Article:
Some 20 missing after deadly Argentina flooding

Rescuers on Thursday searched for some 20 people still missing in the Argentine city of La Plata after 57 were killed in a violent storm and heavy flooding.

Most of the victims were found Wednesday after a second day of record rainfall in Buenos Aires and nearby La Plata, where flooding submerged cars and sent people scrambling to rooftops for safety.

At least 49 people died in La Plata, a bustling university city of under one million about 60 kilometers (40 miles) south of the capital, authorities said, raising the toll by one on Thursday. Six people died in Buenos Aires proper and two others in the city's suburbs.

"We are carrying out the final count because there are still about 20 people who have not been found," said Argentine deputy security minister Sergio Berni.

He said that authorities had received no new calls for rescue in the past hours.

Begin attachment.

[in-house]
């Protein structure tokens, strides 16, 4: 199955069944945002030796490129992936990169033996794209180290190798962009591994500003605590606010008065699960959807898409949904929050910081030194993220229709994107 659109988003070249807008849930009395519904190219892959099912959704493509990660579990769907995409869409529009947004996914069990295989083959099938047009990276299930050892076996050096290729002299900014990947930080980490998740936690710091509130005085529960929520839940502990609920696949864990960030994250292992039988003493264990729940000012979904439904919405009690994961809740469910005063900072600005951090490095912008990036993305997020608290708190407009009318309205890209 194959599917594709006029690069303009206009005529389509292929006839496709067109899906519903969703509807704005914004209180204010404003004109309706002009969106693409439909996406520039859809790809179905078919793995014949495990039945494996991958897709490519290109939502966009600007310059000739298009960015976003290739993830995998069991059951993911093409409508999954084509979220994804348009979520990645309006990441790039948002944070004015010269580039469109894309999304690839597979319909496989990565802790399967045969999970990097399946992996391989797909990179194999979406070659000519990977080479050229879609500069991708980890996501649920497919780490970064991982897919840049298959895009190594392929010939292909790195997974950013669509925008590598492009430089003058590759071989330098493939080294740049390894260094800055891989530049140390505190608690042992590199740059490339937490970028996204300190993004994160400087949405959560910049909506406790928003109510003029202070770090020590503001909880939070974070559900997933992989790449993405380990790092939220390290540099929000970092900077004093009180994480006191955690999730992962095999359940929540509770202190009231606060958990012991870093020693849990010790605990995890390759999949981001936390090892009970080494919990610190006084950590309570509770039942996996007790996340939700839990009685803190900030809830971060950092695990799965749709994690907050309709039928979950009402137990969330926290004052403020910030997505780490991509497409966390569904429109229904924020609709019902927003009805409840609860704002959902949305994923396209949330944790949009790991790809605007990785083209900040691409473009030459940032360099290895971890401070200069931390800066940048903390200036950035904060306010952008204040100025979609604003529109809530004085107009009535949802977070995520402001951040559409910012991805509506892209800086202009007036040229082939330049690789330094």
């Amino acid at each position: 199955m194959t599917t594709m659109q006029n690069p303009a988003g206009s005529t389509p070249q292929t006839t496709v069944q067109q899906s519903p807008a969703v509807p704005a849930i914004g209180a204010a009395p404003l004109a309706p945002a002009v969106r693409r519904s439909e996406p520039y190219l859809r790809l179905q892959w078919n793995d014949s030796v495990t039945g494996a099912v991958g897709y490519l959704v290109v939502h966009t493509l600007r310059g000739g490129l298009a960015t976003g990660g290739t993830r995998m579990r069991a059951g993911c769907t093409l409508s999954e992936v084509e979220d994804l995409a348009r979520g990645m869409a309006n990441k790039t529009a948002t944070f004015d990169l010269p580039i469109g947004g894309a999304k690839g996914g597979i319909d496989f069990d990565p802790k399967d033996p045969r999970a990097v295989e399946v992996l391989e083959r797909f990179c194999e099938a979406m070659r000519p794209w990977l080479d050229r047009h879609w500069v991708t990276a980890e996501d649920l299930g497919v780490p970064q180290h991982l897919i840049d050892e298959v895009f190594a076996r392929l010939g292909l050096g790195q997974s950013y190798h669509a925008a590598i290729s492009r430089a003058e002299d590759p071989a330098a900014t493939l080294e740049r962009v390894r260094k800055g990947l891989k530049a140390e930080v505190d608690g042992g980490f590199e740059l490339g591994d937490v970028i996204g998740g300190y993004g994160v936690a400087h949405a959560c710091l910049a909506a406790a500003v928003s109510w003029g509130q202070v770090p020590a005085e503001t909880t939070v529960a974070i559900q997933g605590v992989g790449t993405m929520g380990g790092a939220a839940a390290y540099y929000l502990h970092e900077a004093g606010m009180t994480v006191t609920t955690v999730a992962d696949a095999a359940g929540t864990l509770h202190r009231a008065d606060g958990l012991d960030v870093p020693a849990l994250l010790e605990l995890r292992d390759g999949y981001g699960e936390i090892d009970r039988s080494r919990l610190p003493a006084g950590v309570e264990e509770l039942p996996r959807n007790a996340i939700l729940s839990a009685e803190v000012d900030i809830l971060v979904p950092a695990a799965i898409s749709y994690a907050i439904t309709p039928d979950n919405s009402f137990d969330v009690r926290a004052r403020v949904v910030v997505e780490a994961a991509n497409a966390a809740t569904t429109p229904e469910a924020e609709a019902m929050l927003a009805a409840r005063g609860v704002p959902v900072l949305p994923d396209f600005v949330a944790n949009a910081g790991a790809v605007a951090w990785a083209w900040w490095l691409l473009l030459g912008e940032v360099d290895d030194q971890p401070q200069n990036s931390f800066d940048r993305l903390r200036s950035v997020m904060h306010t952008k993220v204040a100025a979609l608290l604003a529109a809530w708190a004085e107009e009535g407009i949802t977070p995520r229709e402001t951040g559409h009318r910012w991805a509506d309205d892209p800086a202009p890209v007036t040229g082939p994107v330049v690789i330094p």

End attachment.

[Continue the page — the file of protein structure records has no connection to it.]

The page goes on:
Of those killed in La Plata, provincial governor Daniel Scioli said that 34 have been identified.

Residents of the most heavily flooded neighborhoods trickled back home after a staggering 40 centimeters (16 inches) of rain fell on La Plata during a two-hour period late Tuesday into Wednesday, knocking out phone and power lines and leaving about half the city in the dark.

Flood waters reached two meters (7 feet) in some places, turning city roadways into raging rivers.

"I heard piercing screams, I saw bodies float by. Nobody came to help, not a firefighter, or a policeman, or a soldier," an outraged La Plata resident told local TV news, angry at the lack of official aid.

President Cristina Kirchner, who spent much of her childhood in La Plata and surveyed the devastation by helicopter on Wednesday, decreed three days of national mourning starting Thursday.

In Buenos Aires, more than 15 centimeters of rain -- an April record -- fell between late Monday and early Tuesday, the weather service said.